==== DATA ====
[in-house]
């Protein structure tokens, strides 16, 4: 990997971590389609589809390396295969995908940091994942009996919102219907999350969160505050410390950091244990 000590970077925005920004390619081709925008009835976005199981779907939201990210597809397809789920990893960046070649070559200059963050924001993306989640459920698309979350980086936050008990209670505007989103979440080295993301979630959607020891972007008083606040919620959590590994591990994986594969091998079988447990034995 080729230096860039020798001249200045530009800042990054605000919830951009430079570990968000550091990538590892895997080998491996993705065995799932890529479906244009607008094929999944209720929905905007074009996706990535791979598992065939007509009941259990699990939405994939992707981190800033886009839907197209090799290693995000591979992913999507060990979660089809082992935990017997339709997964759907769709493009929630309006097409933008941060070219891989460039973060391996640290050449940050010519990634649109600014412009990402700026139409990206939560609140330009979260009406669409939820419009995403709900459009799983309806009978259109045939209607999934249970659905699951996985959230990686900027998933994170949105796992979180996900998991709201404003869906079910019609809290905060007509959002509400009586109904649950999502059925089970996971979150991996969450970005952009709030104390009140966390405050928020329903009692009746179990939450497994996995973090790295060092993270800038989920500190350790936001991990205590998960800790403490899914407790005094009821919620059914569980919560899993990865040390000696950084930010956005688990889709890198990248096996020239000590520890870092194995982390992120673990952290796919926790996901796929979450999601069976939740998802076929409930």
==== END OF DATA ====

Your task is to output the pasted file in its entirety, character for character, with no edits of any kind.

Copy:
[in-house]
């Protein structure tokens, strides 16, 4: 990997971590389609589809390396295969995908940091994942009996919102219907999350969160505050410390950091244990 000590970077925005920004390619081709925008009835976005199981779907939201990210597809397809789920990893960046070649070559200059963050924001993306989640459920698309979350980086936050008990209670505007989103979440080295993301979630959607020891972007008083606040919620959590590994591990994986594969091998079988447990034995 080729230096860039020798001249200045530009800042990054605000919830951009430079570990968000550091990538590892895997080998491996993705065995799932890529479906244009607008094929999944209720929905905007074009996706990535791979598992065939007509009941259990699990939405994939992707981190800033886009839907197209090799290693995000591979992913999507060990979660089809082992935990017997339709997964759907769709493009929630309006097409933008941060070219891989460039973060391996640290050449940050010519990634649109600014412009990402700026139409990206939560609140330009979260009406669409939820419009995403709900459009799983309806009978259109045939209607999934249970659905699951996985959230990686900027998933994170949105796992979180996900998991709201404003869906079910019609809290905060007509959002509400009586109904649950999502059925089970996971979150991996969450970005952009709030104390009140966390405050928020329903009692009746179990939450497994996995973090790295060092993270800038989920500190350790936001991990205590998960800790403490899914407790005094009821919620059914569980919560899993990865040390000696950084930010956005688990889709890198990248096996020239000590520890870092194995982390992120673990952290796919926790996901796929979450999601069976939740998802076929409930």